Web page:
Government Mulls Bulding Joint Israeli-Jordanian Airport in Aqaba

New venture to replace airport in Eilat; officials also consider establishing new airport in Timna region.

Transportation Minister Shaul Mofaz will present the government later this month with a proposal for the establishment of a new airport near Eilat.

The ministry is mulling two alternatives: an exclusively Israeli airport in the Timna region, a project which is currently in its advanced planning stages, or a joint Israeli-Jordanian venture in the city of Aqaba.

Mofaz, who toured the airport in Eilat on Thursday, instructed ministry officials as well as the Israel Airports Authority to examine the economic ramifications of both plans on the agenda.

The need to move the Eilat airport from its present location arose many years ago. Following the signing of the Israeli-Jordanian peace treaty, the government moved to build a joint Israeli-Jordanian airport. Talks on the matter were even initiated between officials in Jerusalem and their counterparts in the Hashemite kingdom.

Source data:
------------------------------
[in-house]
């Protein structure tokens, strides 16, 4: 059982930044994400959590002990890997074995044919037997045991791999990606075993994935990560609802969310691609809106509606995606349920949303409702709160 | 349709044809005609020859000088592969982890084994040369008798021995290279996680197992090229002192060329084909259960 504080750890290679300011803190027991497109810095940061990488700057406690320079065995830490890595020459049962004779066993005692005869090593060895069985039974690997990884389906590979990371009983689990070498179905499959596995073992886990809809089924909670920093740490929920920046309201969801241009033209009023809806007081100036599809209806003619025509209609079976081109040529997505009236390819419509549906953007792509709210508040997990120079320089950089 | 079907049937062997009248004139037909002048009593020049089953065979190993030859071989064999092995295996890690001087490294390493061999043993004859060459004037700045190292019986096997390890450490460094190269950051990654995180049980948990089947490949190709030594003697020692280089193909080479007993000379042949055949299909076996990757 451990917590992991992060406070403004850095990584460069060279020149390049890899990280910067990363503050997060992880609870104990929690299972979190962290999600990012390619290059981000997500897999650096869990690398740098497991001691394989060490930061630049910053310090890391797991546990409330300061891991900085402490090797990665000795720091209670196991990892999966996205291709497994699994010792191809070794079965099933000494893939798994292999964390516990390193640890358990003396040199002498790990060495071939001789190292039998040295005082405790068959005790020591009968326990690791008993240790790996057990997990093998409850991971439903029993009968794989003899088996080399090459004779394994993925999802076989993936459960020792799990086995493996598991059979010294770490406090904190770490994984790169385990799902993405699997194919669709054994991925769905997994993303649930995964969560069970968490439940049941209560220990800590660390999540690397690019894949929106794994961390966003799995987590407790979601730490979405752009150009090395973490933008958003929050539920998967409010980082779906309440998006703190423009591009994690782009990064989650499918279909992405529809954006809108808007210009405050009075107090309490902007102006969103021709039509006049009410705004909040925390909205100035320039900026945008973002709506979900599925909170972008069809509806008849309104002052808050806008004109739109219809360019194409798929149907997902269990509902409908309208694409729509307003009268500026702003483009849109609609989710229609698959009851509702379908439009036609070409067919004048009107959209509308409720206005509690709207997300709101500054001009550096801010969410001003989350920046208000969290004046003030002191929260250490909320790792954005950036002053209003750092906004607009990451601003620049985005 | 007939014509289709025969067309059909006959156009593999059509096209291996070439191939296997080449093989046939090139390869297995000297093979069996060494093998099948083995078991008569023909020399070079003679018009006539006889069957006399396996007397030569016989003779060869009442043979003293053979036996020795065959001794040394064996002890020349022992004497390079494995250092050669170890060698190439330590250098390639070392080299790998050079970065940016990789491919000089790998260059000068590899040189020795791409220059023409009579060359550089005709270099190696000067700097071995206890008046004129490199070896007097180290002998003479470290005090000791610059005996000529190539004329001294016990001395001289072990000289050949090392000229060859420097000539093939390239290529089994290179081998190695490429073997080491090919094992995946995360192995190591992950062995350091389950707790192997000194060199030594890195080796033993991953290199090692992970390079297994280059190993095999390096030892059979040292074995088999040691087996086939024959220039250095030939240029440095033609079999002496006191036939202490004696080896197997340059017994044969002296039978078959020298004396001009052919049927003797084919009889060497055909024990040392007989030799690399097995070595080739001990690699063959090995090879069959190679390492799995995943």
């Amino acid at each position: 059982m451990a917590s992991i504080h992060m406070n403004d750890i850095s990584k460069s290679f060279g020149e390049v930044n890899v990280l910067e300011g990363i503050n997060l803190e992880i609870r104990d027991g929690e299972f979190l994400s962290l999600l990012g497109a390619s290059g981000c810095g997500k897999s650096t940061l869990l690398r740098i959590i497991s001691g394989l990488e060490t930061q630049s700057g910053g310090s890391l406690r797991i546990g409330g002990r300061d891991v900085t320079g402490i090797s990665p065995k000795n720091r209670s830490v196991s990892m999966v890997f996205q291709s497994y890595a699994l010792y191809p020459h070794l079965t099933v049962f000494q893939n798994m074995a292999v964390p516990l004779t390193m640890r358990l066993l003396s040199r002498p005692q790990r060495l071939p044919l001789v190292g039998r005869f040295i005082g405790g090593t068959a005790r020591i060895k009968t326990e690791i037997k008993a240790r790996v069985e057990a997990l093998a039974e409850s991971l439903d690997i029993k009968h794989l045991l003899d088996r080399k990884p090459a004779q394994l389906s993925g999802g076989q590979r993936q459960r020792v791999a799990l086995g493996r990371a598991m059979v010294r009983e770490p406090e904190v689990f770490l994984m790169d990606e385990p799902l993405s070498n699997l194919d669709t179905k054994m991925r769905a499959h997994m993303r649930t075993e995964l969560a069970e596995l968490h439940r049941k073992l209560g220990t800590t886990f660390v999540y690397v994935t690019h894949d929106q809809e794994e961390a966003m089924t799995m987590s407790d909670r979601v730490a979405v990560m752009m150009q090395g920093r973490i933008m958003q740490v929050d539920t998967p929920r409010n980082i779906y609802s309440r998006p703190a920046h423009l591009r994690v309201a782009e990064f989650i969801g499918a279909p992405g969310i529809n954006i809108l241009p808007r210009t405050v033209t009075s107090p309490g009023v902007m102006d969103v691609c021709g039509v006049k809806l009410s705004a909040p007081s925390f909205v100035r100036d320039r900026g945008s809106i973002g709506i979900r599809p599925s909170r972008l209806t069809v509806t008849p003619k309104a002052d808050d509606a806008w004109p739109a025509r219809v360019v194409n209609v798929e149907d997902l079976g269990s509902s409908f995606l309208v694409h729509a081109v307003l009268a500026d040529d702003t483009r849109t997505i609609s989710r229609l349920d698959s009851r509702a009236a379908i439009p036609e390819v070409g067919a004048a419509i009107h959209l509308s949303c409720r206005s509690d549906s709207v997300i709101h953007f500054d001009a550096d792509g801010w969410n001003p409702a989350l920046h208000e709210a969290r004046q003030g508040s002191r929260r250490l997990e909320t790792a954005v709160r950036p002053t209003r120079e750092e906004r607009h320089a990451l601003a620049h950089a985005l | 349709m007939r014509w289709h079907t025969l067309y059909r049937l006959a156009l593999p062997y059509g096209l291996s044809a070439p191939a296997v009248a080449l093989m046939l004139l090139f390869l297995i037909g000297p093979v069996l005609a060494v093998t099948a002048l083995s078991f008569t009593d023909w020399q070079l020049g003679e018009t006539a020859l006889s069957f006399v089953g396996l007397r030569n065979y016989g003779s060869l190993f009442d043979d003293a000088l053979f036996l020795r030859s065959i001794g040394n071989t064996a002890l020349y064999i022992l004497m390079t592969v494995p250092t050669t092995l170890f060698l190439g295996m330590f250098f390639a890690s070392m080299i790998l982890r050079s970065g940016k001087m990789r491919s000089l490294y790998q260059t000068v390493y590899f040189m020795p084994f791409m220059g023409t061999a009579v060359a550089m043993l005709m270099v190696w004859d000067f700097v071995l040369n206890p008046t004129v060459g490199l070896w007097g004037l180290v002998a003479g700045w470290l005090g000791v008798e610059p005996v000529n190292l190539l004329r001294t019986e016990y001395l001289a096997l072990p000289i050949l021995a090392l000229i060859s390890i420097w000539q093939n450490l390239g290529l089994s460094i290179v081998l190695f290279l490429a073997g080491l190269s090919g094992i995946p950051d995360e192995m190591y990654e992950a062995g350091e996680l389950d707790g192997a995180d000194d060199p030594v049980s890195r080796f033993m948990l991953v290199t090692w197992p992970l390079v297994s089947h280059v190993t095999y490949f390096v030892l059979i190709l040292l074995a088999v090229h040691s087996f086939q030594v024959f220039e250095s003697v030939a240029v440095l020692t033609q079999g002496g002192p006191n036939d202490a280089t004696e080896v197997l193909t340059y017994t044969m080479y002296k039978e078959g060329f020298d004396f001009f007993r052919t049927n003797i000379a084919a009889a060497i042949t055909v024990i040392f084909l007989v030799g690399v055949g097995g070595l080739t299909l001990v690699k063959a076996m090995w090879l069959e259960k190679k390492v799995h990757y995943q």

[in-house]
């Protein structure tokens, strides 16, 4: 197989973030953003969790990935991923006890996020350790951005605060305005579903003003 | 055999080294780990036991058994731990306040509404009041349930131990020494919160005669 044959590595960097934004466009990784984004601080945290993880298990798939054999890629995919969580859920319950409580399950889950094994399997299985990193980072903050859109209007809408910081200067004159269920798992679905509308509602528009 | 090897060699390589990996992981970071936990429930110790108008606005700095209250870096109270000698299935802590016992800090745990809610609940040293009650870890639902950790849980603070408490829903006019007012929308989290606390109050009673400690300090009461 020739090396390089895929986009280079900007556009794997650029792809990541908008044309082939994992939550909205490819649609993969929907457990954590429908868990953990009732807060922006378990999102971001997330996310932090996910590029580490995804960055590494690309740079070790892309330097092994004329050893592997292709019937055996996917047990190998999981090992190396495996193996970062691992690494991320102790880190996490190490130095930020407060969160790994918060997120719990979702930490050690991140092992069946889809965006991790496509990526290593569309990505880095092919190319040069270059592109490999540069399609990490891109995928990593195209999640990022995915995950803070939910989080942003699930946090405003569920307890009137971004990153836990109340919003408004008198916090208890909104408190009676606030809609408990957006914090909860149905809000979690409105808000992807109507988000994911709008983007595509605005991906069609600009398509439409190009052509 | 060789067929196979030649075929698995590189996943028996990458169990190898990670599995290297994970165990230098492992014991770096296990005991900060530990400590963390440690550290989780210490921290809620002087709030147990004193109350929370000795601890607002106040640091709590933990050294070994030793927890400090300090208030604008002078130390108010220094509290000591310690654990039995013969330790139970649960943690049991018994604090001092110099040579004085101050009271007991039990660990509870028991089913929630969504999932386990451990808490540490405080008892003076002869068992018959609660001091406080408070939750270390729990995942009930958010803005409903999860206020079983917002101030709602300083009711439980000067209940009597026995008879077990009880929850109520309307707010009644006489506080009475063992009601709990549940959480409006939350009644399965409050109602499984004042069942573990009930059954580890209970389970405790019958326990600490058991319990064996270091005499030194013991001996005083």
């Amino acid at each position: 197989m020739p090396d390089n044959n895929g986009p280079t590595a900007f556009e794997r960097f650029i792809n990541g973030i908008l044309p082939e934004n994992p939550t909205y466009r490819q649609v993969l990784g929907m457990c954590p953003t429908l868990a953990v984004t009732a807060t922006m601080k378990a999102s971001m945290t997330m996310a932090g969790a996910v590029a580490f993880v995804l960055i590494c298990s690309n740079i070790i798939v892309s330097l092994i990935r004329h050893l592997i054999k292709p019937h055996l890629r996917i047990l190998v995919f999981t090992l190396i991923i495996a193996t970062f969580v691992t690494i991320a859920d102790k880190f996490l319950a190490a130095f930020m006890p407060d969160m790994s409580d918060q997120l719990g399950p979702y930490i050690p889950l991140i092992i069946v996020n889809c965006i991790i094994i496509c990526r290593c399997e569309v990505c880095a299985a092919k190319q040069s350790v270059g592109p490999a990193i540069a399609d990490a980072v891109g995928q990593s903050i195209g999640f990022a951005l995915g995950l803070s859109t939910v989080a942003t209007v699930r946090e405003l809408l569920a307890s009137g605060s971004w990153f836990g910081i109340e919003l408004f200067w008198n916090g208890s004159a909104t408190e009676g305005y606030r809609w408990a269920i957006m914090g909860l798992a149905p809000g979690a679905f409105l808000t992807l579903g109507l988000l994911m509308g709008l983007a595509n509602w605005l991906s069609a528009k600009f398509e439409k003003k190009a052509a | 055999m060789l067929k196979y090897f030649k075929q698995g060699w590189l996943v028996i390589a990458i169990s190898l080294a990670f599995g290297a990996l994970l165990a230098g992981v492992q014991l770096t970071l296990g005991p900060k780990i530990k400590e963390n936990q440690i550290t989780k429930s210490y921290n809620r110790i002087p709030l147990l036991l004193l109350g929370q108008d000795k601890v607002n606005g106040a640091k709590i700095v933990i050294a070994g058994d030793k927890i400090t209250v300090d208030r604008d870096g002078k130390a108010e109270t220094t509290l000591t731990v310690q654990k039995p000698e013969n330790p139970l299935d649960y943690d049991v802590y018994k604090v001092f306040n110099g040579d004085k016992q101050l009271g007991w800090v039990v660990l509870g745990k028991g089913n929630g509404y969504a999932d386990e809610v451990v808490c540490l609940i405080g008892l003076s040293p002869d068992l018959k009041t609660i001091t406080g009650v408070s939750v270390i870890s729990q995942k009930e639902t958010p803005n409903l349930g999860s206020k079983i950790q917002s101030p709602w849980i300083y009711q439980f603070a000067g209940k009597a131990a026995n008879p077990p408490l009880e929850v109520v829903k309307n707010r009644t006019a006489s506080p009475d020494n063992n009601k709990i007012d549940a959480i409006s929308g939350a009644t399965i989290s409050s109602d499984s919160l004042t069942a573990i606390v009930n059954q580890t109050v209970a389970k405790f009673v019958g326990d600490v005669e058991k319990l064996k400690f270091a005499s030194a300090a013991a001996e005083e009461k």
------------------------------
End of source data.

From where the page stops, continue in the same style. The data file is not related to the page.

Due to the outbreak of the "Al-Aqsa intifada" and the continued foot-dragging by Amman, the government decided to erect the new airport on Israeli soil.

Initially, planners decided on a site in Ein-Avrona, however that option was abandoned following a protracted battle with environmental activists.

The Airports Authority allocated NIS 14 million for a new airport near Timna. To this point, a third of that sum has been used to advance the project.

The joint Israeli-Jordanian option was given new life this week after Vice Premier Shimon Peres, whose portfolio also includes responsibility for the development of the Negev and Galilee, agreed with Jordan's King Abdullah II to re-examine the issue following a meeting between the two in Petra.

During his tour of Eilat, Mofaz was accompanied by IAA director-general Gabi Ofir and Eilat Mayor Meir Yitzhak Halevi.

Halevi emphasized to his guests the need to relocate the Eilat airport in order to better utilize the real estate in the city center on which the airport now stands for projects which would benefit the local residents.

In the event that the airport is built on Israeli territory, the party that wins the rights to build the project would also own the property rights to the territory which would be evacuated in the center of Eilat.